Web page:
Sometimes the urge to buy something seems almost overwhelming, doesn’t it? You lose all logical thinking, and can’t help but believe that you absolutely need that item in your life right now.
Unfortunately, that all too often leads to a home filled with too much stuff, bills you can’t pay, or a scrawny little savings account.
If you wish you could stop spending money on unnecessary things, here are 7 questions to ask yourself before buying something.
These quick ‘buying questions’ will help you stop and think before making a purchase. And resist spending money that could be better used.
Let’s take a look at the best questions to ask yourself while shopping!
Note: This post is a bite-sized excerpt from the Overspending Rescue Plan. If you’re interested in a more in-depth look at changing your spending habits, check out the Overspending Rescue Plan.
Helpful Questions to Ask Yourself Before Buying Something
1. Can I pay for it comfortably?
The first thing you need to do before you decide on a purchase is to consider where the money is going to come from.
Paying for it comfortably means that you have the extra money in your checking account to buy that item.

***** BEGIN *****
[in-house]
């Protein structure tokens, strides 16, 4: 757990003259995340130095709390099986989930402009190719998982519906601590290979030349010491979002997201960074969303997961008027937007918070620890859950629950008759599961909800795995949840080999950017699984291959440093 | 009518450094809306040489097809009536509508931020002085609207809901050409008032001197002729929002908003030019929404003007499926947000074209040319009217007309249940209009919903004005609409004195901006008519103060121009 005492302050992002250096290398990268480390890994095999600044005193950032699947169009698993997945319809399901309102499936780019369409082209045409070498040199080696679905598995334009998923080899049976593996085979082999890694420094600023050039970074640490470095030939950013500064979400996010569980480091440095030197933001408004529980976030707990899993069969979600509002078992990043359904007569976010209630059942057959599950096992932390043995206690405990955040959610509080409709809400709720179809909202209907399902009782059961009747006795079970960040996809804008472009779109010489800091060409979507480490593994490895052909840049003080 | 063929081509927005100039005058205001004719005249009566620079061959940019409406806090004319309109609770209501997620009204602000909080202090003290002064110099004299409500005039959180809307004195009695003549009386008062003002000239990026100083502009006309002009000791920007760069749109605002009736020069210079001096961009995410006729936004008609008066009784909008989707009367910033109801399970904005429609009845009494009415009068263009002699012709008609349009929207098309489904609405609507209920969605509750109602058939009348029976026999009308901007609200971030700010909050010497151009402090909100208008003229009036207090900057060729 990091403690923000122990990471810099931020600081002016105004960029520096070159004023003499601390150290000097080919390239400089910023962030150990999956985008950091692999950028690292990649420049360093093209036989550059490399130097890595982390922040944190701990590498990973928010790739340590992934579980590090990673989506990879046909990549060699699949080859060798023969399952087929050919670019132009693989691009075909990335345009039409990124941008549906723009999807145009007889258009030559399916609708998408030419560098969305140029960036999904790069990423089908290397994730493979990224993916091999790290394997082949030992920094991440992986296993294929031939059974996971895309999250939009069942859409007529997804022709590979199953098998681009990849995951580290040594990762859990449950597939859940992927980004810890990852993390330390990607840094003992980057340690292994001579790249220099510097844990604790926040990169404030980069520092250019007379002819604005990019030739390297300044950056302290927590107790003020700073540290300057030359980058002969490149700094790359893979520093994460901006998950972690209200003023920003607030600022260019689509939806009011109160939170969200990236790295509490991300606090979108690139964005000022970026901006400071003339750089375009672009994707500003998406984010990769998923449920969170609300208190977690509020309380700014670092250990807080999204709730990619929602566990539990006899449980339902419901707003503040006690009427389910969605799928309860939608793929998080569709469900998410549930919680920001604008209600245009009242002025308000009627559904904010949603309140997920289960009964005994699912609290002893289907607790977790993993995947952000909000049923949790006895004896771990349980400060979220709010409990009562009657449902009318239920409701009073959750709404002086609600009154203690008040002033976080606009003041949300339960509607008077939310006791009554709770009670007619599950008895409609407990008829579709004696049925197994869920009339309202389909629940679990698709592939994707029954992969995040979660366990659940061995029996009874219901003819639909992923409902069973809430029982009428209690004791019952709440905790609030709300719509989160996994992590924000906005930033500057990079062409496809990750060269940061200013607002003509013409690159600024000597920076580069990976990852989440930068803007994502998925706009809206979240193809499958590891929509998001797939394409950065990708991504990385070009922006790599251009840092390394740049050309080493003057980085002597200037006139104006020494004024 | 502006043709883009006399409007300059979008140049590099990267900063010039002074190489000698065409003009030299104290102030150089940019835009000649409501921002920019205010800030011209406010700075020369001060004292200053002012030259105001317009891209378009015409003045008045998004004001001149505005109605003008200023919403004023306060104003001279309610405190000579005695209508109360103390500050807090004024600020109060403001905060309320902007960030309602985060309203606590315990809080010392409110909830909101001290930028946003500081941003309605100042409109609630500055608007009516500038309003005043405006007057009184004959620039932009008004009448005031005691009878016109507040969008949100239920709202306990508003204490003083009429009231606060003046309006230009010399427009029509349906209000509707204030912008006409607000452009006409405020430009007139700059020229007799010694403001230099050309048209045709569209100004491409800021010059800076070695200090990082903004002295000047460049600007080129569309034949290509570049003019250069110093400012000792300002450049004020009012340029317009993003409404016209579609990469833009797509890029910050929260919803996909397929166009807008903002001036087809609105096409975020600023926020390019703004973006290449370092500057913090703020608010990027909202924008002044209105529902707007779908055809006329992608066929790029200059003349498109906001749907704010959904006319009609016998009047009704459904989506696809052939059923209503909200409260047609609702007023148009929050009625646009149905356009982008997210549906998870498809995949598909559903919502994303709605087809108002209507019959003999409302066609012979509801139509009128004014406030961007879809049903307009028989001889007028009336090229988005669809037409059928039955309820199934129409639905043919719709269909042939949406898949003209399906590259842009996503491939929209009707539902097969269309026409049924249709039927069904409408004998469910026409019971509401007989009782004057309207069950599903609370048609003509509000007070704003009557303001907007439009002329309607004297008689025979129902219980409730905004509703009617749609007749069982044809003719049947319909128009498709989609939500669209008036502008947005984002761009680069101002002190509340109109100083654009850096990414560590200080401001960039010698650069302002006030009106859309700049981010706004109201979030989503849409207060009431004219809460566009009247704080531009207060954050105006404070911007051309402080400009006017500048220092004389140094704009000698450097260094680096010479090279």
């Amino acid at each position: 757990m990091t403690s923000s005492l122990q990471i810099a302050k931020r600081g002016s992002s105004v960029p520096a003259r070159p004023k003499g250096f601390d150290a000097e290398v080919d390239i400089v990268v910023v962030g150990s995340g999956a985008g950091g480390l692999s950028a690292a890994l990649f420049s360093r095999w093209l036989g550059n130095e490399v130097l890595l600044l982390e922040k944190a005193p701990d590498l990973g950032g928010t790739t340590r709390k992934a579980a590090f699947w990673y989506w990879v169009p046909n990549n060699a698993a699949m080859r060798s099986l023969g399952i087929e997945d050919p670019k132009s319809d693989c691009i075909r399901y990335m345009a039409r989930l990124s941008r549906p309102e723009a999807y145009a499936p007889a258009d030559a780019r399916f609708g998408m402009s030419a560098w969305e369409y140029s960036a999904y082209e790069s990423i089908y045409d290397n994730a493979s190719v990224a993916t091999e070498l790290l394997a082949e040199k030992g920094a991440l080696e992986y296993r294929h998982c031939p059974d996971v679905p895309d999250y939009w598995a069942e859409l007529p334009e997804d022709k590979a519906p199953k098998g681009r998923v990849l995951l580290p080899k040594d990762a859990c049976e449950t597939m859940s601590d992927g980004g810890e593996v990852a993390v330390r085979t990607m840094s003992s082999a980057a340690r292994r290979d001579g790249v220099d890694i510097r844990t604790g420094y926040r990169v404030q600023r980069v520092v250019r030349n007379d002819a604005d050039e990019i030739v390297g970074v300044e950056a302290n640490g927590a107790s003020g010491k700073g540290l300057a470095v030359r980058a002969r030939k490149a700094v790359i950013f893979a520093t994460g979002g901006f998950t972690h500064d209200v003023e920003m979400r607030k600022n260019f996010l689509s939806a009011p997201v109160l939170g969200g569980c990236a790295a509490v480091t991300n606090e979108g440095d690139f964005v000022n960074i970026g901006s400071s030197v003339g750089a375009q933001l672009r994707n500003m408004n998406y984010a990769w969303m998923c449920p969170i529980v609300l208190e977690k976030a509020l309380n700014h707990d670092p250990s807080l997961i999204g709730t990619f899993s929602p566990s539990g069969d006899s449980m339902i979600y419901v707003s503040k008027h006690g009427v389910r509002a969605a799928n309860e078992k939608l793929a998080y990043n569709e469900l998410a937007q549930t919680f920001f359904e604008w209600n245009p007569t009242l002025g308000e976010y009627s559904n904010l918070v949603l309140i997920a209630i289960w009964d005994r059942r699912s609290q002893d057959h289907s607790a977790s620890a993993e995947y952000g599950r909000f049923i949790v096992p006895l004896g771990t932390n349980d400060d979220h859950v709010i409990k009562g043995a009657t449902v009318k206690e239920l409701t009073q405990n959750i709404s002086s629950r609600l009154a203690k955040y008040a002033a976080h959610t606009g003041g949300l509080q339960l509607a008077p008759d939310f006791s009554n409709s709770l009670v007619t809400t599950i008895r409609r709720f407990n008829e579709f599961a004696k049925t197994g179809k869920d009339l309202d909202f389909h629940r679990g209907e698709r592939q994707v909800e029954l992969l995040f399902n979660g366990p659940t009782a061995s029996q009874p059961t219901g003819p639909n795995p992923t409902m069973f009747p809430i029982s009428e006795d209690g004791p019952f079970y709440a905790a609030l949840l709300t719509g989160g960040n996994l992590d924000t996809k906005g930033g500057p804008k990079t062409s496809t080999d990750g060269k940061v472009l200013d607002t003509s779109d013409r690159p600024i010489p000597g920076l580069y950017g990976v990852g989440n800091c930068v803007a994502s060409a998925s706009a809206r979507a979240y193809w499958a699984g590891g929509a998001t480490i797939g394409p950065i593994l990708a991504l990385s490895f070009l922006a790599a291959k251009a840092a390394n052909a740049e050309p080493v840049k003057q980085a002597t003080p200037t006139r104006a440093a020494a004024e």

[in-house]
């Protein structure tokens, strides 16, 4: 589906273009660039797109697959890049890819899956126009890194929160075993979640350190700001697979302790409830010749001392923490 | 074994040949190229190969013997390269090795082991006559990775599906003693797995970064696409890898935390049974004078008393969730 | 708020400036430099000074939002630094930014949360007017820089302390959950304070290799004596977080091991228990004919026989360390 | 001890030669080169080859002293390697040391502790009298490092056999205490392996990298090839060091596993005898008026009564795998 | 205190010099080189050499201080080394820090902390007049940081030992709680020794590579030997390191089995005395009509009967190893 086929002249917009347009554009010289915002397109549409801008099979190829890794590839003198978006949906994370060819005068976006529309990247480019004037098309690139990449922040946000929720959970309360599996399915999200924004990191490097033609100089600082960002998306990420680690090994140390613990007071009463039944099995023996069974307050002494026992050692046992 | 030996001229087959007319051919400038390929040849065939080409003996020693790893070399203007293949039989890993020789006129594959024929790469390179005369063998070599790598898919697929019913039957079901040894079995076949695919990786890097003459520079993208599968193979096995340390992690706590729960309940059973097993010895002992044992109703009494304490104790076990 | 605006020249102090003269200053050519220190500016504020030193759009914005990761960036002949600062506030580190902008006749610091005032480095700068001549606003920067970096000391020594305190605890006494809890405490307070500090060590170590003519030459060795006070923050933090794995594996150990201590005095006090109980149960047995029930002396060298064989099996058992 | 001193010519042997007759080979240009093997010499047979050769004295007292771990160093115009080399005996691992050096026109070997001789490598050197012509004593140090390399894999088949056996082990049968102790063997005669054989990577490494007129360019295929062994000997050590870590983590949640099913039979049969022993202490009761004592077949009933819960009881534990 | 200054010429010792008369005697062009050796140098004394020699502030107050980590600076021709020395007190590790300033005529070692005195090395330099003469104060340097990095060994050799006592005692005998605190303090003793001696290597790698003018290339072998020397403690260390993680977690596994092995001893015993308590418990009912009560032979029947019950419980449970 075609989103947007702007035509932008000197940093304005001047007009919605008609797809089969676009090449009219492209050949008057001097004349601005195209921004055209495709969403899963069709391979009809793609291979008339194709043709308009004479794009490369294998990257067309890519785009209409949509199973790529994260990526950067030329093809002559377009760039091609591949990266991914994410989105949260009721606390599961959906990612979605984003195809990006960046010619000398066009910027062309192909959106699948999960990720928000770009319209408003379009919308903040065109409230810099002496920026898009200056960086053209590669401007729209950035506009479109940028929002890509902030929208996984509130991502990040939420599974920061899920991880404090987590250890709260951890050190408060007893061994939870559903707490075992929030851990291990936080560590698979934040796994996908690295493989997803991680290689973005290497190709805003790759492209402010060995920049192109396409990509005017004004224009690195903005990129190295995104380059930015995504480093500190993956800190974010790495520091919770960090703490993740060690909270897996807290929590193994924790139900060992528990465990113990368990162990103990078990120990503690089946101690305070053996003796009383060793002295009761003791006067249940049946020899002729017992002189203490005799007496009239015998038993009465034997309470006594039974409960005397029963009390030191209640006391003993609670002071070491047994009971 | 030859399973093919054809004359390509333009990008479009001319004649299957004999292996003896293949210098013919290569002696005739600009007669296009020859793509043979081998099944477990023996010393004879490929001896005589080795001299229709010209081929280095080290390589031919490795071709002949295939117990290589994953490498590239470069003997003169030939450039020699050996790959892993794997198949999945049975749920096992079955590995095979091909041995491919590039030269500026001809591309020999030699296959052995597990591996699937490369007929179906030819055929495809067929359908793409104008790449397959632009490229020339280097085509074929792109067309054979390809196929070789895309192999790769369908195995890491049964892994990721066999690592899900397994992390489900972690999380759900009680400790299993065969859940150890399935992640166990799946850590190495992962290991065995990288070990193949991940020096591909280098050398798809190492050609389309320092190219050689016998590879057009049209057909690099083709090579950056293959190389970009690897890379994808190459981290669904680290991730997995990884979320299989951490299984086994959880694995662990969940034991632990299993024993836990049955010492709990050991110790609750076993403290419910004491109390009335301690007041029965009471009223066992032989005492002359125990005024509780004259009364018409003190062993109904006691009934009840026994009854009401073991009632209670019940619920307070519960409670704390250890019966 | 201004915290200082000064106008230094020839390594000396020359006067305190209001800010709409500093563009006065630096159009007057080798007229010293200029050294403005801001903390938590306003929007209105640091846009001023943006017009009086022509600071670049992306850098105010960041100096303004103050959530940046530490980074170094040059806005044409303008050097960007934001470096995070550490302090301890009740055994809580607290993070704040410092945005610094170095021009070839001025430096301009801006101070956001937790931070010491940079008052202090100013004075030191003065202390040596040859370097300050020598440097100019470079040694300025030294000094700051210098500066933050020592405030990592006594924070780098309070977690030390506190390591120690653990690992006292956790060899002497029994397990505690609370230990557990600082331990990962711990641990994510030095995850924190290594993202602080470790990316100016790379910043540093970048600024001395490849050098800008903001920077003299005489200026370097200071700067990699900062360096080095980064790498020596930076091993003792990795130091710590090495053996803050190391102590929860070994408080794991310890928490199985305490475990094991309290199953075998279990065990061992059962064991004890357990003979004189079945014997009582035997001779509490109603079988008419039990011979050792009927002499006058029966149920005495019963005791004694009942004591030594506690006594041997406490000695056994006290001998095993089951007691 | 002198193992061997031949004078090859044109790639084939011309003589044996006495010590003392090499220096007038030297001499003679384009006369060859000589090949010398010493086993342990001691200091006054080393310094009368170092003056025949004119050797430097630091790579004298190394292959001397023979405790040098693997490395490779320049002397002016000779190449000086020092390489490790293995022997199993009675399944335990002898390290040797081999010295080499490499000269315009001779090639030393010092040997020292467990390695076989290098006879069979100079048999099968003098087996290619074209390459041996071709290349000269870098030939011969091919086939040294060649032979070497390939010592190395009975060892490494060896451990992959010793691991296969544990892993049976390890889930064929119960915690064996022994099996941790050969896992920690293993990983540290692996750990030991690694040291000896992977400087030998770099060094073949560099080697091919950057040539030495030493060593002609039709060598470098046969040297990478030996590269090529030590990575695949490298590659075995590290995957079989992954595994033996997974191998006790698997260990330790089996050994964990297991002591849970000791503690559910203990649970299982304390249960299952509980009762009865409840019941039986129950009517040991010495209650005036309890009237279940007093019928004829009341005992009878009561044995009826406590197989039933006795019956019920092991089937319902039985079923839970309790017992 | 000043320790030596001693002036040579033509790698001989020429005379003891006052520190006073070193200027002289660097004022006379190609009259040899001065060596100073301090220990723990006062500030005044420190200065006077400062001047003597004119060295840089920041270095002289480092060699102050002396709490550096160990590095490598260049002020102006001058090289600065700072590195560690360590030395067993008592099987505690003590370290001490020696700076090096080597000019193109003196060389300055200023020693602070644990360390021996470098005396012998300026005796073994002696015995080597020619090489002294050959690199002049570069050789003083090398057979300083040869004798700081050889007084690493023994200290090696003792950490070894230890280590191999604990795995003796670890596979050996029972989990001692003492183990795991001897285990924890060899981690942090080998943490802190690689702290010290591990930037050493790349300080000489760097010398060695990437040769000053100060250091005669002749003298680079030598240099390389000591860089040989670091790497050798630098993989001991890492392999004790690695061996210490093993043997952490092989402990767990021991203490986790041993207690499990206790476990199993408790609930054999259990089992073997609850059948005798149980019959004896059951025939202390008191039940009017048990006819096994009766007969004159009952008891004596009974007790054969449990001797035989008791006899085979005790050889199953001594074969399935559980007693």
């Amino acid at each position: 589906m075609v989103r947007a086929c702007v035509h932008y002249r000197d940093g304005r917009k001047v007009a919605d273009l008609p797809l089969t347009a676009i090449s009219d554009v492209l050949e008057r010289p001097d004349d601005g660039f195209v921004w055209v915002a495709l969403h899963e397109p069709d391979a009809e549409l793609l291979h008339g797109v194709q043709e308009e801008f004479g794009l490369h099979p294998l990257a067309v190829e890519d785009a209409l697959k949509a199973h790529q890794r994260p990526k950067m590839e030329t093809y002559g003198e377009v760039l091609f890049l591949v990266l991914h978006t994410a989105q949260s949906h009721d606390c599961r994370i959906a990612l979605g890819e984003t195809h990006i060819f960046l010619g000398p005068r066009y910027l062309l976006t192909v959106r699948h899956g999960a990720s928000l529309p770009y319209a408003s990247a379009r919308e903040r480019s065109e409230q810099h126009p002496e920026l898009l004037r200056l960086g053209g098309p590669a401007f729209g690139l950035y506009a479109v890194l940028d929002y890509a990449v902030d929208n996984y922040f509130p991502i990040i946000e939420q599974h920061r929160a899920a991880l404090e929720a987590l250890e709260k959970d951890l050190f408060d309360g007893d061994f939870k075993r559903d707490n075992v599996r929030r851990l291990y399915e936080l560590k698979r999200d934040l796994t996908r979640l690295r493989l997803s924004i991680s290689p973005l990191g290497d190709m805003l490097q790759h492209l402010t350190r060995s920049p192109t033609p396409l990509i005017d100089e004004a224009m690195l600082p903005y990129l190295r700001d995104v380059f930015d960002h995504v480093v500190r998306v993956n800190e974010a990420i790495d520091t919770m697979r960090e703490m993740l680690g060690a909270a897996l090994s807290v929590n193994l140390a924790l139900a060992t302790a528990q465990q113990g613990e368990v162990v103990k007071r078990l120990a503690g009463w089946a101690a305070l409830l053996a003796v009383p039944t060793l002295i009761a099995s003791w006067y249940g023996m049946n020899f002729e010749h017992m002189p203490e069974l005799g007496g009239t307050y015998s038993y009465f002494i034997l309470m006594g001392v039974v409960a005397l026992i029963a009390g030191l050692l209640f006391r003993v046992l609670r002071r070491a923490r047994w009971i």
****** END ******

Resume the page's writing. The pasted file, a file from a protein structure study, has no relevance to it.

You don’t have to take a loan, use a credit card, or withhold payment on a bill to make the purchase.
If you have a budget, did you account for this money beforehand?
- Budgeting for Beginners: A Step by Step Guide for Getting Started
- Sticking to a Budget: 15 Budgeting Tips for Beginners
2. Do I have a place for it?
If spending money doesn’t bother you, maybe the building clutter in your home does.
Be sure you know exactly where you’ll keep this new purchase. If it’s not quickly obvious that you have a good place for it, it’s probably best not to bring it home.
- Decluttering Questions to Ask Yourself Instead of ‘Does This Spark Joy’
- Declutter Your Home Checklist: 135 Things to Get Rid of to Organize Your Home Fast
3. Have I thought of buying this before now?
Sometimes we come across something at a store (or see someone else with it), and instantly assume that we need it.